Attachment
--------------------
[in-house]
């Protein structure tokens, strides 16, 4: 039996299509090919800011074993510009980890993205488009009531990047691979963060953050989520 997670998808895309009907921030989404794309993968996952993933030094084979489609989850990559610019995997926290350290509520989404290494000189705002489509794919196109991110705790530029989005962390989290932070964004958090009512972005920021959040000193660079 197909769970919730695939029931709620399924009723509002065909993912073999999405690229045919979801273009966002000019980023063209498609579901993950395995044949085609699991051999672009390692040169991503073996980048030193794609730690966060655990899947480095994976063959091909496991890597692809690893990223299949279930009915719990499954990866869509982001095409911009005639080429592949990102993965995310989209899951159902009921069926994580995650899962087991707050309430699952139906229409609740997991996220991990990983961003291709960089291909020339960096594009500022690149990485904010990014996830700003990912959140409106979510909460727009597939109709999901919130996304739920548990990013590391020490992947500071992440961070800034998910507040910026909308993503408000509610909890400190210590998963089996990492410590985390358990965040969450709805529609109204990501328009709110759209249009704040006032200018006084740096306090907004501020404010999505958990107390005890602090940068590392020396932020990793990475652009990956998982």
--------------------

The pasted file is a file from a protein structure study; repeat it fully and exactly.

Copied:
[in-house]
């Protein structure tokens, strides 16, 4: 039996299509090919800011074993510009980890993205488009009531990047691979963060953050989520 997670998808895309009907921030989404794309993968996952993933030094084979489609989850990559610019995997926290350290509520989404290494000189705002489509794919196109991110705790530029989005962390989290932070964004958090009512972005920021959040000193660079 197909769970919730695939029931709620399924009723509002065909993912073999999405690229045919979801273009966002000019980023063209498609579901993950395995044949085609699991051999672009390692040169991503073996980048030193794609730690966060655990899947480095994976063959091909496991890597692809690893990223299949279930009915719990499954990866869509982001095409911009005639080429592949990102993965995310989209899951159902009921069926994580995650899962087991707050309430699952139906229409609740997991996220991990990983961003291709960089291909020339960096594009500022690149990485904010990014996830700003990912959140409106979510909460727009597939109709999901919130996304739920548990990013590391020490992947500071992440961070800034998910507040910026909308993503408000509610909890400190210590998963089996990492410590985390358990965040969450709805529609109204990501328009709110759209249009704040006032200018006084740096306090907004501020404010999505958990107390005890602090940068590392020396932020990793990475652009990956998982």